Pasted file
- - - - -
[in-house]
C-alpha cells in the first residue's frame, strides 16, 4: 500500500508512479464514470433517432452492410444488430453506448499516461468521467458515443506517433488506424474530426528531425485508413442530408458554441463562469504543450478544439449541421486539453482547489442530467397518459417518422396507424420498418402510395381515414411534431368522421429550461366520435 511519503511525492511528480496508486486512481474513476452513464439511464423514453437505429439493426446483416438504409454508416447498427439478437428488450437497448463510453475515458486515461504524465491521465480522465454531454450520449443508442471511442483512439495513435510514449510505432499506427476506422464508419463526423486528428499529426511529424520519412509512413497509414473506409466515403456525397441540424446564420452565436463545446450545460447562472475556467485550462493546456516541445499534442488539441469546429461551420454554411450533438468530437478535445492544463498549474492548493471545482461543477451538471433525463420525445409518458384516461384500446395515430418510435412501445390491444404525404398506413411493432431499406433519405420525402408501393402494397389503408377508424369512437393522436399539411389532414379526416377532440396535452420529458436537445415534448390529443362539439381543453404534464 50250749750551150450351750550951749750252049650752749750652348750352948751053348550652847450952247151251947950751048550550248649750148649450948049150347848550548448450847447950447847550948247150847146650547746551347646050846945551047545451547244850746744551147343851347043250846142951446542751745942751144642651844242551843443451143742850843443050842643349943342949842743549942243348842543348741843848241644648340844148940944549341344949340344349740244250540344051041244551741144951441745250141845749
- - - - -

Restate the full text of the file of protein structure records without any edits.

[in-house]
C-alpha cells in the first residue's frame, strides 16, 4: 500500500508512479464514470433517432452492410444488430453506448499516461468521467458515443506517433488506424474530426528531425485508413442530408458554441463562469504543450478544439449541421486539453482547489442530467397518459417518422396507424420498418402510395381515414411534431368522421429550461366520435 511519503511525492511528480496508486486512481474513476452513464439511464423514453437505429439493426446483416438504409454508416447498427439478437428488450437497448463510453475515458486515461504524465491521465480522465454531454450520449443508442471511442483512439495513435510514449510505432499506427476506422464508419463526423486528428499529426511529424520519412509512413497509414473506409466515403456525397441540424446564420452565436463545446450545460447562472475556467485550462493546456516541445499534442488539441469546429461551420454554411450533438468530437478535445492544463498549474492548493471545482461543477451538471433525463420525445409518458384516461384500446395515430418510435412501445390491444404525404398506413411493432431499406433519405420525402408501393402494397389503408377508424369512437393522436399539411389532414379526416377532440396535452420529458436537445415534448390529443362539439381543453404534464 50250749750551150450351750550951749750252049650752749750652348750352948751053348550652847450952247151251947950751048550550248649750148649450948049150347848550548448450847447950447847550948247150847146650547746551347646050846945551047545451547244850746744551147343851347043250846142951446542751745942751144642651844242551843443451143742850843443050842643349943342949842743549942243348842543348741843848241644648340844148940944549341344949340344349740244250540344051041244551741144951441745250141845749